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Why canal rays need a perforated cathode?

  1. Oct 8, 2013 #1
    In the cathode ray production experiment, at about .01 mm of Hg, cathode rays travel from cathode and move towards anode and produce fluorescence on the walls near the anode.At the same time canal rays also move towards cathode. But only when you use a perforated cathode, the canal rays penetrate through it and produce fluorescence at the back of the cathode. I have doubts on the following aspects of the above experiment.
    We are not using any perforated anode in the case of cathode ray production. Still these rays are able to produce fluorescence on the walls near the anode, thus indicating their presence. But why, the canal rays or the anode rays, so to speak, do need a perforated cathode to reach the other side and produce glow on the fluorescence screen kept at the back of the perforated cathode? Can not the anode rays make the walls near the cathode, glow even with out a perforation in the cathode, as the cathode rays did?

    As I am not able find the reason for it, it will be of great help to me if some experts on the subject throw some light on this aspect.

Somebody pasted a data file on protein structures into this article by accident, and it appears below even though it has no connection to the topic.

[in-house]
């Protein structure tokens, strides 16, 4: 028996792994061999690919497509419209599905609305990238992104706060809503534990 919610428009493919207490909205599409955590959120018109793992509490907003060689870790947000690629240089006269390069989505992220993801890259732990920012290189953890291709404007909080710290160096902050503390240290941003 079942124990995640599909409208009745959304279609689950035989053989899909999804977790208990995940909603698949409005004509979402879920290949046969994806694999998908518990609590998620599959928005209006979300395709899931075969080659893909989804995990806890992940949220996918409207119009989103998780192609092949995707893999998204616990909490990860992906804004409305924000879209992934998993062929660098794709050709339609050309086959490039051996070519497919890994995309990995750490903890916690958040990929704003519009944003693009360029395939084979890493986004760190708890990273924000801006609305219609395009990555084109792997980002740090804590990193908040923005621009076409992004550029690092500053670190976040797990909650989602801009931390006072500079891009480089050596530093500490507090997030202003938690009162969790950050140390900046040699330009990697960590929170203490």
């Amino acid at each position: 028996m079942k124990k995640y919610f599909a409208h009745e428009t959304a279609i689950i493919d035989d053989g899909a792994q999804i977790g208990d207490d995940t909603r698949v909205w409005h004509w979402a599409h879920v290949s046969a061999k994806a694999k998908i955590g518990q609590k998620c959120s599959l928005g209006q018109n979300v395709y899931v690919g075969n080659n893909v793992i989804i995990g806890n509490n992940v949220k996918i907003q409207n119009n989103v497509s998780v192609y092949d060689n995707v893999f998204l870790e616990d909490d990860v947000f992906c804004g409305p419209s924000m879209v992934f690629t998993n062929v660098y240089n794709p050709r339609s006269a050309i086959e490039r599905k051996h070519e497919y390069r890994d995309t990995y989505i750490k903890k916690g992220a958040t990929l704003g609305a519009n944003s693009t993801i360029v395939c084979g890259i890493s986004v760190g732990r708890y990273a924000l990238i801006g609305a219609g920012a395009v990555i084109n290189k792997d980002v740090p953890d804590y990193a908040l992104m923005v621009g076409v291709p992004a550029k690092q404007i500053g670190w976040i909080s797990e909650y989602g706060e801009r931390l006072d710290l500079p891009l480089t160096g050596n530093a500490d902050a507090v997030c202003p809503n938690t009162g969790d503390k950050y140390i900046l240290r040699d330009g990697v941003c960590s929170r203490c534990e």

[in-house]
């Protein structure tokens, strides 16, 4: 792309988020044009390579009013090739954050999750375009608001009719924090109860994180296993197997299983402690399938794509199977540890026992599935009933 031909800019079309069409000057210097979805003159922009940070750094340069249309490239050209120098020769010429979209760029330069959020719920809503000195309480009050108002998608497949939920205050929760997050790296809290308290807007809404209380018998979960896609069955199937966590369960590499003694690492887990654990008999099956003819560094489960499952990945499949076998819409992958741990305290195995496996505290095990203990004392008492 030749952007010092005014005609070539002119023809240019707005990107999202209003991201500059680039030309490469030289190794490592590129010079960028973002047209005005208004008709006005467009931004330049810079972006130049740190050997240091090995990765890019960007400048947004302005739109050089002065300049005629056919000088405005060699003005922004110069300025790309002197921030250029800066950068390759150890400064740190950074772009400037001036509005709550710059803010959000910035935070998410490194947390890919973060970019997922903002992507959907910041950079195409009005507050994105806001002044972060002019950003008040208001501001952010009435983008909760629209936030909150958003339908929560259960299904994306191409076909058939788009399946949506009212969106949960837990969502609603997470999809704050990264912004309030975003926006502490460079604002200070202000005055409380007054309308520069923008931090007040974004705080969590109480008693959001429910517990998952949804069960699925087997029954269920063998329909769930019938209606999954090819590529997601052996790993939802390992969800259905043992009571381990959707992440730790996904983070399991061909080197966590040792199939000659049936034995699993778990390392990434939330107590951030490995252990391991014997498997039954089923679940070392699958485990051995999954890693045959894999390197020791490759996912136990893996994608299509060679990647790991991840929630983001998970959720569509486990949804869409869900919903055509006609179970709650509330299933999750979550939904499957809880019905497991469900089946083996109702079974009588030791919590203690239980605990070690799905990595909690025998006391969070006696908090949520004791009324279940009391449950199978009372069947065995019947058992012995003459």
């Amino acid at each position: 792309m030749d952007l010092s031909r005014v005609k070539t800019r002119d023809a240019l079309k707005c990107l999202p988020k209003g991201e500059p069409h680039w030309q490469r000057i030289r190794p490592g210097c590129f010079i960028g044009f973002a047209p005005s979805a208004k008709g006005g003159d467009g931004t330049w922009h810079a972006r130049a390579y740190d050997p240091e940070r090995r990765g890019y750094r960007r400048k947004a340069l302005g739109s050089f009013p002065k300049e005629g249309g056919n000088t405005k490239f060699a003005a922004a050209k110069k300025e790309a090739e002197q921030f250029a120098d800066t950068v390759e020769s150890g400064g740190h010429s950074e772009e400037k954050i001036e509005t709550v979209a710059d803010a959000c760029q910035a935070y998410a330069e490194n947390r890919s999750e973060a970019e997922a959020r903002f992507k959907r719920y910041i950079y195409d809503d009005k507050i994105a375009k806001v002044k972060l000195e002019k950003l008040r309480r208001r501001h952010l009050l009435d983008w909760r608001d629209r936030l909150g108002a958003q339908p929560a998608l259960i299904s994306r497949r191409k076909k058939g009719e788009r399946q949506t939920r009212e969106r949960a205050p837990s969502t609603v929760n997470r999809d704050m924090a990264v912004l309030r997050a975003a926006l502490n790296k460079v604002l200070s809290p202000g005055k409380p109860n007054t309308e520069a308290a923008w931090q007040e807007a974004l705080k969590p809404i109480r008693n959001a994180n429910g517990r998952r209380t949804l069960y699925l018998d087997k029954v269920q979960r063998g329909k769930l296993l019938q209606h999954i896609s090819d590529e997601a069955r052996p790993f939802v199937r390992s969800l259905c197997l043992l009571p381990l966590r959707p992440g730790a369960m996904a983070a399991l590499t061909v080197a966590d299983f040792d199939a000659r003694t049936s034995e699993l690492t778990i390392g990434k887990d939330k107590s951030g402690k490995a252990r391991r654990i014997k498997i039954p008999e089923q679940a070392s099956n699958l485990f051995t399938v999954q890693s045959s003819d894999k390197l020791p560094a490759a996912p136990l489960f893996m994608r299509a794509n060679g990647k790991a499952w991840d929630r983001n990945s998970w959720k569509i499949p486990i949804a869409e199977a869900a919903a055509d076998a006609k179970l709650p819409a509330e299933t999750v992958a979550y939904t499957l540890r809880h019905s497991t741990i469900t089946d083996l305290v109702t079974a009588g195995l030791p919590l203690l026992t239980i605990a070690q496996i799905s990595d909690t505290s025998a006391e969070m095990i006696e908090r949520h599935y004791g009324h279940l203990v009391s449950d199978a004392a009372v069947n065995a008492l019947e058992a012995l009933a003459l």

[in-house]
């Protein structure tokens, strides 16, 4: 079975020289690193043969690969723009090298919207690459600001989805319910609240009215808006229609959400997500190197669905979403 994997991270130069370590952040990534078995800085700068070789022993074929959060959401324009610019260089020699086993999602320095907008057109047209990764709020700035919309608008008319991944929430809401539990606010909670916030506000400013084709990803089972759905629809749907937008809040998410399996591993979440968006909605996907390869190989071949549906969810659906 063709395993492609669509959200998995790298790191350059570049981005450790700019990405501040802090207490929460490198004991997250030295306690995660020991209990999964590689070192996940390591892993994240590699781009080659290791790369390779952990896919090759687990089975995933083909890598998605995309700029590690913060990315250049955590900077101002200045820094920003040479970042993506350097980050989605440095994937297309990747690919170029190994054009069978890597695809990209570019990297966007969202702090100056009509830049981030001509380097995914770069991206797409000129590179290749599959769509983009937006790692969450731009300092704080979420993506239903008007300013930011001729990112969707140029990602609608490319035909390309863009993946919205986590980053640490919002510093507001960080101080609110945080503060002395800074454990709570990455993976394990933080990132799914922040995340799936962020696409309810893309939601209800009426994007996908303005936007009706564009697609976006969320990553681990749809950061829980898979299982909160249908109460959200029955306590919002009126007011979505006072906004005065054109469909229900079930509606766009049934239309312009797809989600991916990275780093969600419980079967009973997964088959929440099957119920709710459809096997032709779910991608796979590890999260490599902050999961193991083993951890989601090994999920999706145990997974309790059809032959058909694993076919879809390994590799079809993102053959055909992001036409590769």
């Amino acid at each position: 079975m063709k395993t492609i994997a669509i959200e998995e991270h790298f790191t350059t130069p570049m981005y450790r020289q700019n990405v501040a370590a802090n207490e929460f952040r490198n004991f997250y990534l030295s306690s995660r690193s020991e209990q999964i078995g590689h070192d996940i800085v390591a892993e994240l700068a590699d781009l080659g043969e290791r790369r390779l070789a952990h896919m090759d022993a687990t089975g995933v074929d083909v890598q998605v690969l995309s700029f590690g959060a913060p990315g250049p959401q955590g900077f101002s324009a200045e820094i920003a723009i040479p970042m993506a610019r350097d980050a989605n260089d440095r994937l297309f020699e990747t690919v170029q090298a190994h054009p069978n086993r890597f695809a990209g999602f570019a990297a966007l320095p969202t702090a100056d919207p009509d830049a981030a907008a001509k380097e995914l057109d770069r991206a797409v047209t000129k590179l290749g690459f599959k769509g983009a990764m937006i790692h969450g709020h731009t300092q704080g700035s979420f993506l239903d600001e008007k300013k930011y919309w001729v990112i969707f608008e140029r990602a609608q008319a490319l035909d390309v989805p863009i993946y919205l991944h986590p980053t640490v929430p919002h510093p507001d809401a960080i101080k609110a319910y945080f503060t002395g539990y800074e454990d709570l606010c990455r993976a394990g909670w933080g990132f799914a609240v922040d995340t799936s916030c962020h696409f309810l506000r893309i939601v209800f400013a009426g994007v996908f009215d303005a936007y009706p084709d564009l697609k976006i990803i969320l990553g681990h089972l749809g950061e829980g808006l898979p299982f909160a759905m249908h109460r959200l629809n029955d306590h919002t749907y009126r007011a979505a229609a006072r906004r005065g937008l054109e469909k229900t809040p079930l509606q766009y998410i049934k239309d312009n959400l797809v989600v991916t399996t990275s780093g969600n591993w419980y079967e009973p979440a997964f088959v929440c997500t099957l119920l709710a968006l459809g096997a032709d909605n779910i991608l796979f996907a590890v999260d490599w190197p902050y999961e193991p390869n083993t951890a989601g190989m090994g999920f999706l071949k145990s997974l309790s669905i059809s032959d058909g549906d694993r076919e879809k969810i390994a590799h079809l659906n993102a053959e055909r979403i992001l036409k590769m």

2. jcsd
  3. Oct 8, 2013 #2


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    Canal rays are positive ions, while cathode rays are electrons or other negative ions.

    None of them make it through if there are no holes ... the anode and the cathode are usually much too thick for particles to pass through; even a micron is too thick!

    The fluorescence you see on the walls is from scattered electrons; they are much lighter than the positive ions, and hence scatter much more easily.
  4. Oct 17, 2013 #3
    Thanks for the reply.Sorry for my delayed response.

    Regarding the above statement, I could understand the light rays being scattered by an object. But how does it happen in the case of cathode rays? The latter being negative, when they hit the positive anode, will they not be attracted towards or absorbed by the anode rather than getting scattered?
  5. Oct 17, 2013 #4


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    Depends on the energy - if the particle energy is low enough there will be minimal scattering - but as the particle energy increases more and more scattering will be observed.
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